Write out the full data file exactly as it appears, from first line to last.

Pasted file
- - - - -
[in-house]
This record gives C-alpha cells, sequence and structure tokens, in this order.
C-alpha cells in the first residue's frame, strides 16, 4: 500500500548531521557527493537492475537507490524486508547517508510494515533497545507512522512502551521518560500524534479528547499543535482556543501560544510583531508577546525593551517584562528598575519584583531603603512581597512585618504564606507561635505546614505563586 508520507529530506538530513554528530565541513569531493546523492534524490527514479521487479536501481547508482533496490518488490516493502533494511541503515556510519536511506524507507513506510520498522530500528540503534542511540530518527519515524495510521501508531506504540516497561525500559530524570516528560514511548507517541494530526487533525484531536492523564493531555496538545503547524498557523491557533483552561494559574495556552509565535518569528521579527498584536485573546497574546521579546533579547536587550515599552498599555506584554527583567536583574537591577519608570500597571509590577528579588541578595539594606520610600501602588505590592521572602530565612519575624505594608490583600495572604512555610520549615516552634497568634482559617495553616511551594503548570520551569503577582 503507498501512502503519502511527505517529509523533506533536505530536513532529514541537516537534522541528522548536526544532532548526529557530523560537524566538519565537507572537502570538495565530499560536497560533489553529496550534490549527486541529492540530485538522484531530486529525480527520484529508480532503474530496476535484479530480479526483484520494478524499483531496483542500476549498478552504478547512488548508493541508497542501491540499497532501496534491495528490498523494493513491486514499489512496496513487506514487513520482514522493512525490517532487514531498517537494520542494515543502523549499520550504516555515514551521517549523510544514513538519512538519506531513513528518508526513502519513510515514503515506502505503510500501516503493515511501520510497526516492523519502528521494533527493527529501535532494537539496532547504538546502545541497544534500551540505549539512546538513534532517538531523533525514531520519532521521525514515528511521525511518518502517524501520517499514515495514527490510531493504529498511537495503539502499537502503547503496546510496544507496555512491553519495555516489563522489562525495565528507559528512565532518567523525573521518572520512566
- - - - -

[in-house]
This record gives C-alpha cells, sequence and structure tokens, in this order.
C-alpha cells in the first residue's frame, strides 16, 4: 500500500548531521557527493537492475537507490524486508547517508510494515533497545507512522512502551521518560500524534479528547499543535482556543501560544510583531508577546525593551517584562528598575519584583531603603512581597512585618504564606507561635505546614505563586 508520507529530506538530513554528530565541513569531493546523492534524490527514479521487479536501481547508482533496490518488490516493502533494511541503515556510519536511506524507507513506510520498522530500528540503534542511540530518527519515524495510521501508531506504540516497561525500559530524570516528560514511548507517541494530526487533525484531536492523564493531555496538545503547524498557523491557533483552561494559574495556552509565535518569528521579527498584536485573546497574546521579546533579547536587550515599552498599555506584554527583567536583574537591577519608570500597571509590577528579588541578595539594606520610600501602588505590592521572602530565612519575624505594608490583600495572604512555610520549615516552634497568634482559617495553616511551594503548570520551569503577582 503507498501512502503519502511527505517529509523533506533536505530536513532529514541537516537534522541528522548536526544532532548526529557530523560537524566538519565537507572537502570538495565530499560536497560533489553529496550534490549527486541529492540530485538522484531530486529525480527520484529508480532503474530496476535484479530480479526483484520494478524499483531496483542500476549498478552504478547512488548508493541508497542501491540499497532501496534491495528490498523494493513491486514499489512496496513487506514487513520482514522493512525490517532487514531498517537494520542494515543502523549499520550504516555515514551521517549523510544514513538519512538519506531513513528518508526513502519513510515514503515506502505503510500501516503493515511501520510497526516492523519502528521494533527493527529501535532494537539496532547504538546502545541497544534500551540505549539512546538513534532517538531523533525514531520519532521521525514515528511521525511518518502517524501520517499514515495514527490510531493504529498511537495503539502499537502503547503496546510496544507496555512491553519495555516489563522489562525495565528507559528512565532518567523525573521518572520512566